The concepts of standards, collaboration and reuse are well understood in organizations within most companies. Most teams are well educated about system architecture, development methods, requirements gathering, testing and even code reusability. Most business teams can read the concepts of business requirements, business process definition and outcome measurement. Unfortunately, the assumption of applying these concepts to data to support improvement, accuracy, sharing, and reuse is still foreign to most organizations.
The idea behind developing a data strategy is to ensure that all data resources are posted in such a way that they can be used, shared and transferred easily and efficiently. Data is no longer a by-product of business processing - it is an important asset that enables processing and decision making. The data strategy helps by ensuring that the data is managed and used like an asset. It provides a common set of goals and objectives A data strategy establishes common methods, practices and procedures for managing, manipulating and performing share data across the enterprise in a reproducible manner.
While most companies have several data management initiatives underway (Metadata, master data management, data governance, data migration, modernization, data integration, data quality, etc.), most efforts are focused on point solutions. Address specific project or organizational needs. A data strategy establishes a road map to align these activities in each data management discipline in this way. They complement and build each other to provide greater benefits.
Historically, IT organizations have defined a data strategy with a focus on storage. They created comprehensive plans to shape and manage their platforms and have developed sophisticated methods to deal with data retention. While this is certainly important, it does indeed address the strategic aspects of content storage - there are no plans for how to improve all methods of receiving, storing, managing, sharing and using data. The data strategy must contain the data storage address, but it must also be taken into consideration data is identified, accessed, shared, understood and used. To be successful, a data strategy involves each of the various disciplines within data management. It will then address all issues related to making data accessible and useful so that it can support a multitude of processing and decision-making activities today. There are five main components of a data strategy that work together as building blocks to support large-scale data management in an organization: identity, store, provision, procedure and governance.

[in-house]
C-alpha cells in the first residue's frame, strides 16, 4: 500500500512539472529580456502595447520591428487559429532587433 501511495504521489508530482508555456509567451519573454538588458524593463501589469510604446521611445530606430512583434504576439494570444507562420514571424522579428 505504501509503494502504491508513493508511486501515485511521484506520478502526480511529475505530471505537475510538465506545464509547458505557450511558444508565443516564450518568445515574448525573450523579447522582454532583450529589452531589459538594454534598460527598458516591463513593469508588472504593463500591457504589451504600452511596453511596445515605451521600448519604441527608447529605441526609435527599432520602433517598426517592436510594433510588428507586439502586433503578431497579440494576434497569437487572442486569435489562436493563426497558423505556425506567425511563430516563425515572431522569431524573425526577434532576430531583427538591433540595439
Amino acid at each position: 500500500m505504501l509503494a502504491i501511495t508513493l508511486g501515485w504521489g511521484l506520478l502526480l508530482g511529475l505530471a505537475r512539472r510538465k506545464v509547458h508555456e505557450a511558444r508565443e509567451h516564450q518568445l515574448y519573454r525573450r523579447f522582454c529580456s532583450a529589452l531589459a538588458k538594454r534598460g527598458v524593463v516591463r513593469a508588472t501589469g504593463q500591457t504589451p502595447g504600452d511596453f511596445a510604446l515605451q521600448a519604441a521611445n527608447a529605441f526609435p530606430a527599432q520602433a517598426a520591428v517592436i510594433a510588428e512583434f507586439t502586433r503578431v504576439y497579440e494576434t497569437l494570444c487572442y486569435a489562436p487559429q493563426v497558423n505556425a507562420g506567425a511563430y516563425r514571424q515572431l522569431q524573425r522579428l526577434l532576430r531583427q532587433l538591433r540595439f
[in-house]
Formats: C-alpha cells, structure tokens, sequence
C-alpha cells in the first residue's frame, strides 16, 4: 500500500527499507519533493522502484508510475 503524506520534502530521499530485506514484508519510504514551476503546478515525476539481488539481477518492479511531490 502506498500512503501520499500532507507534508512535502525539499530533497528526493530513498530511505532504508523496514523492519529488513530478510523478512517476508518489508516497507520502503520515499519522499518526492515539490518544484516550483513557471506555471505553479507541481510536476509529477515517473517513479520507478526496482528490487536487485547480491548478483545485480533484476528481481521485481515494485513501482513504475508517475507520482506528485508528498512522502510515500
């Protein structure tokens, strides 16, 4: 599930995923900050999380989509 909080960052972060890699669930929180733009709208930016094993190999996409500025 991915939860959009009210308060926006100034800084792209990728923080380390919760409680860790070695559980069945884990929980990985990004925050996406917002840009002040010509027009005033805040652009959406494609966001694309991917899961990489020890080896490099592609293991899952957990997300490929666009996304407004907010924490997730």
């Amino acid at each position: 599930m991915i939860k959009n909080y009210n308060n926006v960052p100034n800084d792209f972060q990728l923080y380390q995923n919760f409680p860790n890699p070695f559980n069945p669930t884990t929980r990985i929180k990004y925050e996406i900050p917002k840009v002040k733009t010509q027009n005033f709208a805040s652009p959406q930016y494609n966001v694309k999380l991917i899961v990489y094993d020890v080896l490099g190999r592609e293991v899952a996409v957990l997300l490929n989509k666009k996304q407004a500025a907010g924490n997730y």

Identify data and understand its meaning regardless of structure, origin or location
Store Persist data in a structure and location that supports easy, shared access and processing
Provision Package data so it can be reused and shared, and provide rules and access guidelines for the data
Process Move and combine data residing in disparate systems, and provide a unified, consistent data view
Govern Establish, manage and communicate information policies and mechanisms for effective data usage